Forthcoming CoursesMon 15Mon 15 June, 2:00 pm to Thu 18 June, 2:00 pmMon 15Mon 15 June, 2:00 pm to Thu 18 June, 2:00 pmMon 15Mon 15 June, 2:00 pm to Thu 18 June, 2:00 pm
Meet the Academic Staff
Coordinator, Centre for Formation in Ministry and Director of Contextual Learning Read more
Coordinator, Centre for Encountering the Bible and Short Courses Read more
Tutor in Spiritual Formation and Biblical Studies Read more
Biblical Study Break: Minor Prophets in the Hebrew Bible
- Course Dates: Mon 2 November, 1:00 pm to Thu 5 November, 2:00 pm
This course will consider historical contexts and theological concepts in minor prophetic literature
There will be a focus on Amos, Jonah, Zephaniah and Malachi in particular, as well as considerations of the reception of minor prophets in ancient religious literature more broadly.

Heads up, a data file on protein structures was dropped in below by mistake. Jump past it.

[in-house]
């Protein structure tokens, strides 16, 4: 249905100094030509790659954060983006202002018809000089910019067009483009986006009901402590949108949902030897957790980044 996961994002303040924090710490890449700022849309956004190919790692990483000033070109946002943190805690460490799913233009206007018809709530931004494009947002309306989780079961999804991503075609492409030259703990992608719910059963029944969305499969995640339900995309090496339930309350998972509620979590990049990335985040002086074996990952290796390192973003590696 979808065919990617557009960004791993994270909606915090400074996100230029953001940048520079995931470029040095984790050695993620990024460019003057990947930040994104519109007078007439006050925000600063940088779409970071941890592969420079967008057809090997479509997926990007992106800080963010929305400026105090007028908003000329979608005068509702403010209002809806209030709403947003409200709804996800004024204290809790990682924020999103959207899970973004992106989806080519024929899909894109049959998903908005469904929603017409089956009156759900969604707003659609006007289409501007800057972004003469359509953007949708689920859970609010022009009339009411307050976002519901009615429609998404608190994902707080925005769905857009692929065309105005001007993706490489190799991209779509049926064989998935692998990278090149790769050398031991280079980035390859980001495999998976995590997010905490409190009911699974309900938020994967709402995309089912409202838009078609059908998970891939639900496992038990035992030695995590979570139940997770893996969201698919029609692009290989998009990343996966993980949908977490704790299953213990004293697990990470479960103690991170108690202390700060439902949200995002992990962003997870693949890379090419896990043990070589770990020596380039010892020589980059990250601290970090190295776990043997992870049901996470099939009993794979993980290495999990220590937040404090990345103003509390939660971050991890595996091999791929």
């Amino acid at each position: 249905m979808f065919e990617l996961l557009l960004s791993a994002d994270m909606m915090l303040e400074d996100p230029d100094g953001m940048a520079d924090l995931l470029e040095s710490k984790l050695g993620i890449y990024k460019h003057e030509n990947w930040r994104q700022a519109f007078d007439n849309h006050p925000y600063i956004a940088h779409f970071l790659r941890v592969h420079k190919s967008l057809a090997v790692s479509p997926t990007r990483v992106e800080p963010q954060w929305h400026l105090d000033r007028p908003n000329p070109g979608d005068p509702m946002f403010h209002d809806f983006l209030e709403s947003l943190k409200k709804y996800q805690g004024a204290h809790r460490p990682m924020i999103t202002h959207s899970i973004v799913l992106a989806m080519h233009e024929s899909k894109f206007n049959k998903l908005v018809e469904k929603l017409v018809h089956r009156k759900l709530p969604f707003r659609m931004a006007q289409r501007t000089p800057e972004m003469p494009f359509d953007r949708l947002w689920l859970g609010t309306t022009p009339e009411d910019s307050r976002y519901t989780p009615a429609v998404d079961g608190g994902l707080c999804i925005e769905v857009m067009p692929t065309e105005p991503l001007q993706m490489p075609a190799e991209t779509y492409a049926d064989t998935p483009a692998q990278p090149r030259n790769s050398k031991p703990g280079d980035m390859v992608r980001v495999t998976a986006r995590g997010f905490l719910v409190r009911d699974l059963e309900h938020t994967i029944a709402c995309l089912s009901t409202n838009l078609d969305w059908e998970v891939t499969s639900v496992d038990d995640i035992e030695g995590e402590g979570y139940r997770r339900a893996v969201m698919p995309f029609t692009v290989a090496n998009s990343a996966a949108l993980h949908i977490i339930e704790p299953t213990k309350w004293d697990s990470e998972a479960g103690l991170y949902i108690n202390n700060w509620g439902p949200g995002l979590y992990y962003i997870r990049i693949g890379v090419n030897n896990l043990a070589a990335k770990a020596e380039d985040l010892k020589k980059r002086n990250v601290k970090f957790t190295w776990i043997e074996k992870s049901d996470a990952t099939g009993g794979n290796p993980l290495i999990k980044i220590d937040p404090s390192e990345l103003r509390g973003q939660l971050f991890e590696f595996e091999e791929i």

Minor prophetic literature is an understudied and often misunderstood genre of the Hebrew Bible. What did Amos intend to accomplish with his rousing, politically-laden speeches? Why did Jonah disobey God’s command? What does Zephaniah understand justice and love to be? What was Malachi’s mission and why did he care so much about the ancient Abrahamic covenant between God and the patriarch Abraham? What do these prophets have in common, and what makes a prophet anyway? These are just some of the questions which we will turn our attention to in this course, by considering minor prophetic literature through a historical, theological and reception-history based lens. We will begin by exploring the historical contexts of the prophetic books of Amos, Jonah, Zephaniah and Malachi with regard to their political, social and economic situation in the ancient world. Contextualising the books within their own history illuminates certain theological themes present within the writings, including restorative and social justice, divine judgment, repentance and forgiveness, covenantal expectations, human-divine relationships and love. These themes, however, are often revealed when the books are read through a literary or narratological perspective, so this course will also consider how approaching minor prophetic books from such perspectives opens them up to new interpretations and meaning. The final section of the course will consider historical, theological and literary contexts of the prophetic books more broadly by discussing the reception of prophetic literature in ancient religious literature, across historical traditions and into the present day, an analysis which draws attention the continued relevance of minor prophetic literature in contemporary society.